My Dad Would Resist.

It was the early 1970’s. The civil rights movement was still finding its legs. I think I was 10 or 11 years old. My dad had the idea that a pop bottle drive might be a good way for our church to raise money for a Men’s Society scholarship. Glass pop bottles were worth a nickel or a dime apiece back in the day. Our church was good sized and ran four Sunday morning services. I remember waking up early to go help him set up in the parking lot before the 7:00 AM service. It was always a treat to ride in my dad’s old manual transmission Dodge pickup truck. There was something soothing about the sound of the truck as he put it through its gears. I also loved the way he would say, “Whooooa horse.” nearly every time he applied the brakes. The pop bottle drive was a huge success and we nearly overflowed the bed of the truck with donations from the congregation. My dad was pleased. I had helped. It was a good day.img_4807
The pop bottle drive became a monthly thing through the summer and as fall approached it was time to announce the scholarship winners. It was still largely an effort by my Dad and I but some of the other Men’s Society members would come relieve us so we could go in for mass when my mother arrived. When they announced the scholarship winners from the alter I felt a great deal of pride in my father. Knowing that I had helped by lifting a lot of heavy bags and wood cases of soda bottles felt pretty good too. This was what being a Christian felt like to me in the innocence of my youth.
As we left church that morning I could see something was wrong. There were several unhappy looking men hovering around my Dad’s truck. The man who had relieved us looked apologetic. As we approached, one of the hovering men, a man who had worshiped with us for years and considered a family friend, turned to face my father with rage in his eyes. Our church, of over 600 families at the time, had one, yes one, black family. One of the scholarships had gone to the daughter of that family. She wanted to study nursing so she could help other people.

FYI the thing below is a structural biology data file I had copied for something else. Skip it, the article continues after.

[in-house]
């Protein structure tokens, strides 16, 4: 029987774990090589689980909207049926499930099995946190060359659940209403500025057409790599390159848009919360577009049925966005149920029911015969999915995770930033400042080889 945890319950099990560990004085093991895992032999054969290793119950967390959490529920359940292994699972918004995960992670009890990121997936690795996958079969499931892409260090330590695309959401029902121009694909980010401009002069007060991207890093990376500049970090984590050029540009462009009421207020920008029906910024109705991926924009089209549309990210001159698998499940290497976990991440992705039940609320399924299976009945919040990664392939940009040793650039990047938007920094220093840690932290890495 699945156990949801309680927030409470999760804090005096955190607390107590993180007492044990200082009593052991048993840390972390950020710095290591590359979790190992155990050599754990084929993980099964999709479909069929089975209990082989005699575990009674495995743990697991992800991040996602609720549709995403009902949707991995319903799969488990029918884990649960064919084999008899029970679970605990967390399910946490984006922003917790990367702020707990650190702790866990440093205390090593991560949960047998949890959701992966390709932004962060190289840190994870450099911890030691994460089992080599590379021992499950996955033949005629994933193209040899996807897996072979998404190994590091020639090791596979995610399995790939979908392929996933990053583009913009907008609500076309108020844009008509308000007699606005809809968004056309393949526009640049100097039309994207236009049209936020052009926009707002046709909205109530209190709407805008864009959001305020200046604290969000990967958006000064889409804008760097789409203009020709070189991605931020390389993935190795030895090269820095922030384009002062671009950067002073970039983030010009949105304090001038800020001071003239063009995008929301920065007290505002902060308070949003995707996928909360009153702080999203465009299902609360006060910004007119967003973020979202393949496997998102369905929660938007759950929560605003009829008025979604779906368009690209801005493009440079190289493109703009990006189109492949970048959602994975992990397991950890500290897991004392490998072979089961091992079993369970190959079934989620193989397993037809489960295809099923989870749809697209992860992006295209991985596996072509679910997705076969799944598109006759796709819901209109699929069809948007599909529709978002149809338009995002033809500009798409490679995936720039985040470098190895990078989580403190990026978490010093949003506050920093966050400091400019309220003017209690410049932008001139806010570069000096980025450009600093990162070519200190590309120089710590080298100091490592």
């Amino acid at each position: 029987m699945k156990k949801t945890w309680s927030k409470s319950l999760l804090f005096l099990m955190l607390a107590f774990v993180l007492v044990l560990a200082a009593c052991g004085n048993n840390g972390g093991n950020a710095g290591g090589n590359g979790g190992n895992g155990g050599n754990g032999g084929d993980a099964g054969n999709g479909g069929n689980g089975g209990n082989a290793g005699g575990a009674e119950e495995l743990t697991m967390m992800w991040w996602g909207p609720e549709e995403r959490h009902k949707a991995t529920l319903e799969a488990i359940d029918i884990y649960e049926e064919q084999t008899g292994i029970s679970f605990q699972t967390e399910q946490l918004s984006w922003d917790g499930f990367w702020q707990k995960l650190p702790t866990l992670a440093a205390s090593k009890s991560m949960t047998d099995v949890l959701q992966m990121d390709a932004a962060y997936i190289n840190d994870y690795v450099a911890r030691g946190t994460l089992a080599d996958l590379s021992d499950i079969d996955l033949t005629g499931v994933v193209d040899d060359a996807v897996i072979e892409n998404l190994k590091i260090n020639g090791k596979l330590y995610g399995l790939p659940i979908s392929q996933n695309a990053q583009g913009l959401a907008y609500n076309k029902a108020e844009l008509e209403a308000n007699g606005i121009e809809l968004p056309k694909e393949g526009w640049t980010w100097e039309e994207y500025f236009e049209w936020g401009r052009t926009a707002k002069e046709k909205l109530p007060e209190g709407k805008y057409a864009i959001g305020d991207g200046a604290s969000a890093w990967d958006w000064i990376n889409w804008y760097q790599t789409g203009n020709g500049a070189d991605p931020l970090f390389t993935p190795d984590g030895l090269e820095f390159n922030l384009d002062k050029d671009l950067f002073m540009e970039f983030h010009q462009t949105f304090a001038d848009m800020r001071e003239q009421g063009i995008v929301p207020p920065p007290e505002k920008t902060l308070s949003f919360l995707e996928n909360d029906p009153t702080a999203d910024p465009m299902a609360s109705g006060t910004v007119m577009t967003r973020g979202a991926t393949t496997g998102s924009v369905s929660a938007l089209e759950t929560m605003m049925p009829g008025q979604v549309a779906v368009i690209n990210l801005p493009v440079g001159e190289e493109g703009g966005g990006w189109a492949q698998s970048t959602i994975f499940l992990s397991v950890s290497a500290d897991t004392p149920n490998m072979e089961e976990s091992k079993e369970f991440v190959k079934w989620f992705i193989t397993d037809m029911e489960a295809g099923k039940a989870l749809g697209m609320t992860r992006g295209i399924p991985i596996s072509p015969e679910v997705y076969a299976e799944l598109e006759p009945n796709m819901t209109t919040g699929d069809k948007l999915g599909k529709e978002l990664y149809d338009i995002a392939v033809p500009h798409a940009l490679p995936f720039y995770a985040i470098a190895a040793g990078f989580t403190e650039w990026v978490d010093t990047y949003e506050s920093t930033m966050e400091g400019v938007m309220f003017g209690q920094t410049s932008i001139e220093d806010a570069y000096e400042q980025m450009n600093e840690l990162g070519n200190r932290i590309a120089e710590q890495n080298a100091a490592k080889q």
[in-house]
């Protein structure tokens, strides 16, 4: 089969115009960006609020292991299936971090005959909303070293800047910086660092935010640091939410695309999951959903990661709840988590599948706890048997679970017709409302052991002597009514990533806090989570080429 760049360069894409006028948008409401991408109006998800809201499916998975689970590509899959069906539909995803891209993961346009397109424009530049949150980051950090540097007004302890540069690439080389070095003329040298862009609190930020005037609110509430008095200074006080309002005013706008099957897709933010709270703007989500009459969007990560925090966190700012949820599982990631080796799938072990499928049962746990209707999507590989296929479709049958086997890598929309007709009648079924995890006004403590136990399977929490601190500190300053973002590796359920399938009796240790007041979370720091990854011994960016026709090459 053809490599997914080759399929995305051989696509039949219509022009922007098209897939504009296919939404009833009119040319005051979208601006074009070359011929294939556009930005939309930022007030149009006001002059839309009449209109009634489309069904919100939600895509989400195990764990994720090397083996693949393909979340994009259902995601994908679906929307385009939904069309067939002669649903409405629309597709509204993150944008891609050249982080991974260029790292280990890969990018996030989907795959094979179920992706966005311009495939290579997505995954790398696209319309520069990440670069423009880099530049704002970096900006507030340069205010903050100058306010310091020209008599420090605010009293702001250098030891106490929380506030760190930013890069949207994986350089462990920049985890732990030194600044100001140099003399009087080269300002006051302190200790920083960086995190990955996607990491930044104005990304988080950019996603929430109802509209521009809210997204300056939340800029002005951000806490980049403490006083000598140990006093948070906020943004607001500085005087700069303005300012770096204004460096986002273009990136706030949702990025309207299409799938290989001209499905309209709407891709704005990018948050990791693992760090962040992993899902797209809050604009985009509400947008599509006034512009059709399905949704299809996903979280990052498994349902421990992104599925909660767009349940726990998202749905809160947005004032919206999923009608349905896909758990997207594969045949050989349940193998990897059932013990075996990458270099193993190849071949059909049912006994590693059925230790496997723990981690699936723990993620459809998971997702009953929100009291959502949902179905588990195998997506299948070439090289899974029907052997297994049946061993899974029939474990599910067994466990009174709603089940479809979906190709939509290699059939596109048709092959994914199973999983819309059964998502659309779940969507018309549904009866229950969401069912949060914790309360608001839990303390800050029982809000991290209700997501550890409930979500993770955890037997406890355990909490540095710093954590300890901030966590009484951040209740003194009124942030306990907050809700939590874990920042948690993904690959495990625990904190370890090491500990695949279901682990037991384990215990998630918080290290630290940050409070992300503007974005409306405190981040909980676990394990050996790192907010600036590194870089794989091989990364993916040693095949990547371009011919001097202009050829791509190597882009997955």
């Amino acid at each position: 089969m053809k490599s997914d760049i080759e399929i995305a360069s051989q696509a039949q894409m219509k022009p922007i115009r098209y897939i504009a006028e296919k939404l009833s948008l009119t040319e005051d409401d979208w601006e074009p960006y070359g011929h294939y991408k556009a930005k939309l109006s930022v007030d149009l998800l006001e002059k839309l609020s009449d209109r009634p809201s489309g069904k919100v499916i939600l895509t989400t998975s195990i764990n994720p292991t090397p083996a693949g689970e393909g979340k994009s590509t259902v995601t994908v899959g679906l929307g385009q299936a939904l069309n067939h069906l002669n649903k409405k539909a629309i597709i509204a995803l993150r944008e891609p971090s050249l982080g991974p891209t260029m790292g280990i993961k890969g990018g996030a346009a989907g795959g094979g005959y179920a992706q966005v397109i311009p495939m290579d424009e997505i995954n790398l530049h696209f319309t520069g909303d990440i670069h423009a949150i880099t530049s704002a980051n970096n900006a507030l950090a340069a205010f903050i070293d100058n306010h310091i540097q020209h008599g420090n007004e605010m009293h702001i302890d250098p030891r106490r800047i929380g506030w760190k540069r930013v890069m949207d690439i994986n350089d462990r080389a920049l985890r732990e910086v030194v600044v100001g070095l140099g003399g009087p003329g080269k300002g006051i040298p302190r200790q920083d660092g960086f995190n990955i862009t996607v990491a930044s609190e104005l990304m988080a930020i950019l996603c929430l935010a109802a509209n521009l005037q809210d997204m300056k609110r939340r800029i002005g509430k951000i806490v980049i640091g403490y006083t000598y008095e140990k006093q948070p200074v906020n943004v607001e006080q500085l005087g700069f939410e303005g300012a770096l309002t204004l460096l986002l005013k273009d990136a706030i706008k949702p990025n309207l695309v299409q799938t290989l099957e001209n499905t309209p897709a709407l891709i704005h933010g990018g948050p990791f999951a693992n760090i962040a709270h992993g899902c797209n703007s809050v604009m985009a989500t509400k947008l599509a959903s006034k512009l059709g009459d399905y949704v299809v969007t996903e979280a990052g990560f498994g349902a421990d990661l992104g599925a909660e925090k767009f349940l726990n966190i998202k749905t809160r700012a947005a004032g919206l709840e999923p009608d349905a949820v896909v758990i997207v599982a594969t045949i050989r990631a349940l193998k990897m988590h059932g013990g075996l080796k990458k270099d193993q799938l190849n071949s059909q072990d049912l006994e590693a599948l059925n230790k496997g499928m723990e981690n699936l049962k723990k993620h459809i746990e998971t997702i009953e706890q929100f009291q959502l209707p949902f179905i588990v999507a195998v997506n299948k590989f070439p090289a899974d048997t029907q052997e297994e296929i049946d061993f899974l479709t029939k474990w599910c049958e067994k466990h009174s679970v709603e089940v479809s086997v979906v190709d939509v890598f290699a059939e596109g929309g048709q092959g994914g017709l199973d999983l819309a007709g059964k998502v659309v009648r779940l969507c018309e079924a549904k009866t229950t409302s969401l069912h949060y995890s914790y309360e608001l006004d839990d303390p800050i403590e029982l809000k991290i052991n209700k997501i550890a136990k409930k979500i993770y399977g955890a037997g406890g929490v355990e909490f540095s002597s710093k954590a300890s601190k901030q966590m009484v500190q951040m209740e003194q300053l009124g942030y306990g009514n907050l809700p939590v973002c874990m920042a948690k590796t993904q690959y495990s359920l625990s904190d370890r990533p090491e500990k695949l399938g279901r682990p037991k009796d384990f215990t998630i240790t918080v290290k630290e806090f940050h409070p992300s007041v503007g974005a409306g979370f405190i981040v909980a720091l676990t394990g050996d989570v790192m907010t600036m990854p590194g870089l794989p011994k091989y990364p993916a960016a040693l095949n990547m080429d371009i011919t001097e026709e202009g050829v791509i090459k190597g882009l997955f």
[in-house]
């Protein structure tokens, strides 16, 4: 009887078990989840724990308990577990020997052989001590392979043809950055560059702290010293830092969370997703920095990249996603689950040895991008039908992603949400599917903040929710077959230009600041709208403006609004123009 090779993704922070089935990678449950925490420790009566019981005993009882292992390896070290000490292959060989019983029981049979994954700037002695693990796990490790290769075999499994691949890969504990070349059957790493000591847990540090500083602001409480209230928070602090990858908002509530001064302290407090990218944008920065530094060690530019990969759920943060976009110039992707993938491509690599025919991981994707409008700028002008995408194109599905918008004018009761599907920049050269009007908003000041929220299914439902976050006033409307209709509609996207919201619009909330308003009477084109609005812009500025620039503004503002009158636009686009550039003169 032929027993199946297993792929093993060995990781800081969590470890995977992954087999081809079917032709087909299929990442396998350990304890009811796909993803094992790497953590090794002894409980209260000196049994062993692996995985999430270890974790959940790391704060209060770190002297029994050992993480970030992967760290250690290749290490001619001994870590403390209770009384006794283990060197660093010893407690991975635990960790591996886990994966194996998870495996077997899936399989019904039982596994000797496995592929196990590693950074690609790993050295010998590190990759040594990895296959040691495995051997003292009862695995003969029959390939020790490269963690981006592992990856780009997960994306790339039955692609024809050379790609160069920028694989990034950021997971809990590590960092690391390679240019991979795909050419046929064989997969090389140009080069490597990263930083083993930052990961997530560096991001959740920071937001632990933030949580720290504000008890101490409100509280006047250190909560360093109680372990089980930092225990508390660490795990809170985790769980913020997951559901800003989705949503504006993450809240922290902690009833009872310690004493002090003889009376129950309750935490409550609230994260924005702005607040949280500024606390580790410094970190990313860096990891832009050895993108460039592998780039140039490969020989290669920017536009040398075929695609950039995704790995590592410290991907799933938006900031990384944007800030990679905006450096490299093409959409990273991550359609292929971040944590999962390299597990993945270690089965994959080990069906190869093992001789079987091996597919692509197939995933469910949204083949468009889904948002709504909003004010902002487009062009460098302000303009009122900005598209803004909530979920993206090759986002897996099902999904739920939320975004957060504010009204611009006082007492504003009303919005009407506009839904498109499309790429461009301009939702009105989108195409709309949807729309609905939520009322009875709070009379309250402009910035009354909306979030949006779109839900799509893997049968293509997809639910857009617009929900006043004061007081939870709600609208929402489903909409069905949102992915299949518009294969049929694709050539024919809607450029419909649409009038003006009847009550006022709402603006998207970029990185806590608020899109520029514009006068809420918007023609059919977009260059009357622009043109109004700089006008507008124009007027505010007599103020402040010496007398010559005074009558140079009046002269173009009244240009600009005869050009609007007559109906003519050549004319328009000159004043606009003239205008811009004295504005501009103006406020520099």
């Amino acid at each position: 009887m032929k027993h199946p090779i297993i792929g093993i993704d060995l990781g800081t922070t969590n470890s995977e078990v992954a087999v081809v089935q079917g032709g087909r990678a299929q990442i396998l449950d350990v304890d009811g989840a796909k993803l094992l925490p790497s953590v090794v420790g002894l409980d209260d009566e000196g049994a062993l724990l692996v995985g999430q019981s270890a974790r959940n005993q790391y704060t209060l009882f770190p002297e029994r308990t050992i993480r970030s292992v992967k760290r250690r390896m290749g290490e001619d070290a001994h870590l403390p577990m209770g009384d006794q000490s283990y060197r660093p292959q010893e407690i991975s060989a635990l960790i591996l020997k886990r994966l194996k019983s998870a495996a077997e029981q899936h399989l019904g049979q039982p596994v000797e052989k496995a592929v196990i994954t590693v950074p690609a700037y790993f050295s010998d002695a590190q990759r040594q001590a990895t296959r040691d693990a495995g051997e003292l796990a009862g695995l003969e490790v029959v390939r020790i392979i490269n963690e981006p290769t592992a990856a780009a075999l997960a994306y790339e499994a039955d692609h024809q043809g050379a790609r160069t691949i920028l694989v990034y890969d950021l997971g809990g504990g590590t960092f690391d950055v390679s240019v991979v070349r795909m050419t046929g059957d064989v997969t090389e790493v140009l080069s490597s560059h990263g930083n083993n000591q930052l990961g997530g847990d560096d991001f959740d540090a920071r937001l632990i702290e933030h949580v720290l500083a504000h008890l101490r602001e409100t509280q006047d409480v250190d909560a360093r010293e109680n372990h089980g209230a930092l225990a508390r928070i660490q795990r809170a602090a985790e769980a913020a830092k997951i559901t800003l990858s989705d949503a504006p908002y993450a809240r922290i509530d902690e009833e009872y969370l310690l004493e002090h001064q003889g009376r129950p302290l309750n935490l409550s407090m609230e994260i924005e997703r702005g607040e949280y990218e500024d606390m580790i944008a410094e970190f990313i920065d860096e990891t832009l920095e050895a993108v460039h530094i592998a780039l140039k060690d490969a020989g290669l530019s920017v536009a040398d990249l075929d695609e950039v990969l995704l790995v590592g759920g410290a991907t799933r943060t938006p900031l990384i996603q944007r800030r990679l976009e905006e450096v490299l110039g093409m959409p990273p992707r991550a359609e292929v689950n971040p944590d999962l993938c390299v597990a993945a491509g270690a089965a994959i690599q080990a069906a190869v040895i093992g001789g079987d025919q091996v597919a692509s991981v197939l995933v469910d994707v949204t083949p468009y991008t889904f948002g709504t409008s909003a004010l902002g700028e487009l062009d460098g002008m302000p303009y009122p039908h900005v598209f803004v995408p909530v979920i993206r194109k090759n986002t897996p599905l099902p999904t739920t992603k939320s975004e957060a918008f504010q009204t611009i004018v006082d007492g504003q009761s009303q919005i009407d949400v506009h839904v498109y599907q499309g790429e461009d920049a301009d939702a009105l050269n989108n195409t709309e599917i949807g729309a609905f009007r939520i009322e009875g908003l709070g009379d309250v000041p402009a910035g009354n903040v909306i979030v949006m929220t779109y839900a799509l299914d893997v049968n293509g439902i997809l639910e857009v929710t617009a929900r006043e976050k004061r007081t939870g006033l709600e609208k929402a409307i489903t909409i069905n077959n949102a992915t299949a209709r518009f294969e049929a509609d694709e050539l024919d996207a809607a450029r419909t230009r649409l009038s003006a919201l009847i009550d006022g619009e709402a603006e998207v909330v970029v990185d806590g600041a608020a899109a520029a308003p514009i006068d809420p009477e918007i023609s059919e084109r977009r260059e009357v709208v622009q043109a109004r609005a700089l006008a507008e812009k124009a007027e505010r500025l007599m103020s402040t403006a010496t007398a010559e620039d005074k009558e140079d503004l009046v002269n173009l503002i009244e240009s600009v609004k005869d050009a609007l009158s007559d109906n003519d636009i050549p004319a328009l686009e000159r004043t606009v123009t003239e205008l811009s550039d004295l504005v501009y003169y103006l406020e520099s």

“We would have put a stop to this had we known you are a ni**er lover Wilcox.” The man spat out.
My dad remained calm but I could tell by the look in his eyes that he had never been more angry. It was fury. He stared at the man until the he and his friends who had been nodding in agreement backed away. No more words were said. Some of the hovering men were now looking down. On the ride home my dad told me to always do right and never let other men stand in the way of doing good. It was a huge day for me where I became aware that if I could be half the man my father was that I would live a good life. The next summer we were back out there collecting pop bottles.
That nursing student went on to become a doctor. In 1989 as my dad lay in hospice she came by every day to comfort my mother and father. She thanked my father for believing in her when others may not have. God I miss that man. I think he would encourage me to resist if her were still alive. I got you dad. You raised me right.

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2 Comments

  1. Thank you Sarah. I need to find more of that voice.

  2. Chris–Awesome story about you and your Dad! We need more of this compassion now days. Thanks for sharing it!


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